For this requirement, the adjusted value is defined as the value of the property calculated without regard to its special-use value. The value is reduced accordingly for mortgages or any indebtedness on the property, as long as the full value of the decedent’s interest (not reduced by any mortgage debt) is included in the gross estate value.
The adjusted value of the qualified property used in different businesses can be combined together to meet the 50% and 25% thresholds.
What is a Special Use Valuation (the 2032A Election)?
Estate taxes can be reduced substantially by electing for the special use valuation to lower the value of certain real property. The election and a written agreement should be attached to the estate tax return to properly make the election.
The special use valuation election is conceptually very simple. It is used to lower the value of qualified real property used in farming or in a business or trade. The general rule is that this property should be valued at fair value based on its deemed highest and best use. In theory, the best use of the farming land could be to build condos or commercial property.
However, if under certain circumstances, the farm or real estate can qualify for a lower estate tax value based on its actual or “special” use. The goal of the election is to ease any potential estate tax liability and allow for the ongoing use of the existing operations or business.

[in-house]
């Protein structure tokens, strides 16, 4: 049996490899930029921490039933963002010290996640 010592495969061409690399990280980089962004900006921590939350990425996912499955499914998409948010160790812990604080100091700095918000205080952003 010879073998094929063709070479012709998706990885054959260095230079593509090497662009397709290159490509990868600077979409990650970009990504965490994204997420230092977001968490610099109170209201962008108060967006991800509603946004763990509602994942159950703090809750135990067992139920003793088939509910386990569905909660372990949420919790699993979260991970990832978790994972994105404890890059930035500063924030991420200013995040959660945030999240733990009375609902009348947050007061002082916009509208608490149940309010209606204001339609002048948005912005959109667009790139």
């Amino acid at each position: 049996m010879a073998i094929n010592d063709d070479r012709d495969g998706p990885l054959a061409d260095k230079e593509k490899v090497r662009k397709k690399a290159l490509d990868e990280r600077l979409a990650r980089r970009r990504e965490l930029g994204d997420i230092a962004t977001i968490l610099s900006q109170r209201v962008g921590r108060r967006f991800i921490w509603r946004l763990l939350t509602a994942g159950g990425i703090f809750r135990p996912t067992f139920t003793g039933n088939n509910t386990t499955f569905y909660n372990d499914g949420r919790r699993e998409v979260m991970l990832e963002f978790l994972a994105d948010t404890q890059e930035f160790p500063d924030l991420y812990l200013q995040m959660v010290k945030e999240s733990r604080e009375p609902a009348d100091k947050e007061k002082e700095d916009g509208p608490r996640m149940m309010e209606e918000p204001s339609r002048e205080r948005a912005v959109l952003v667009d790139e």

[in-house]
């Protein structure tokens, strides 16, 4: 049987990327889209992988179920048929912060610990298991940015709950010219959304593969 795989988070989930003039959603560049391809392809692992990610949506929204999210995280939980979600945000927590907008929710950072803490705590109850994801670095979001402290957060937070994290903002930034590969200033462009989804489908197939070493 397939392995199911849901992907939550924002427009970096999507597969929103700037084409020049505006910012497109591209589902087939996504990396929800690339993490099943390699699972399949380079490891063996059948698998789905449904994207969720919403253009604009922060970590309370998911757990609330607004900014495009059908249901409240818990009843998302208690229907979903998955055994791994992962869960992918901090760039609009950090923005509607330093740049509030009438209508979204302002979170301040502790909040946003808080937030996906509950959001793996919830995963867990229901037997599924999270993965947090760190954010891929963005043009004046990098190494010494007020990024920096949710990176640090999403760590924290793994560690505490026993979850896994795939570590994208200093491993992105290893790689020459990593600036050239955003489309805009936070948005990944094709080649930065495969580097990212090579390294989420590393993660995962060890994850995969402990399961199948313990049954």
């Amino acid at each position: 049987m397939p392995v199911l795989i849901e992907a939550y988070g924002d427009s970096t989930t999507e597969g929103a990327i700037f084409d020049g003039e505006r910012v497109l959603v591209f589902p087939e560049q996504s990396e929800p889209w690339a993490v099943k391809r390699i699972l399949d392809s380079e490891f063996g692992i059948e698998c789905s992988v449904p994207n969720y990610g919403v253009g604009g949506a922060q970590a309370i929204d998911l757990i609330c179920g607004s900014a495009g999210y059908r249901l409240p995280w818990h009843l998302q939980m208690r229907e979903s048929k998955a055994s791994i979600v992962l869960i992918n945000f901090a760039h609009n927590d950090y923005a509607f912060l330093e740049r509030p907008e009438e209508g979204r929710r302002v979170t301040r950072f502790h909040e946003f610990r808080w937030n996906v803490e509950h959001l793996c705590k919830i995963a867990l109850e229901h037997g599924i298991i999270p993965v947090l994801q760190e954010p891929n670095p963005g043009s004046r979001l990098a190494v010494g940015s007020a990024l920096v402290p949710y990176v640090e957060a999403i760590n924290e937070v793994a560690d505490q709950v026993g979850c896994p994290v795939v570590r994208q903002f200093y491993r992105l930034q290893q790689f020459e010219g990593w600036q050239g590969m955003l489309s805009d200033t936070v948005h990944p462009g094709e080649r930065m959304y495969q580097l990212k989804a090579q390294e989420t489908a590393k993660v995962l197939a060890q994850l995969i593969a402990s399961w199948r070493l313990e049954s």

The qualified farm or real property should be located in the U.S. It must have been utilized by the decedent or a family member who materially participated in the business activities for at least five of the eight years before the date of death, disability, or retirement. At this time, the decedent was required to be a citizen or resident of the U.S.
The adjusted value of the property is required to be 50% or more of the adjusted value of the decedent’s gross estate. In addition, the adjusted value of the farm and real property alone should be at least 25% of the adjusted value of the gross estate.
There are other requirements to consider. The property is required to pass from the decedent to a qualified heir. The I.R.S. defines a qualified heir as a decedent’s family who received the real property from the decedent. Qualified property can also include residential buildings, improvements, and other structures related to the qualified use.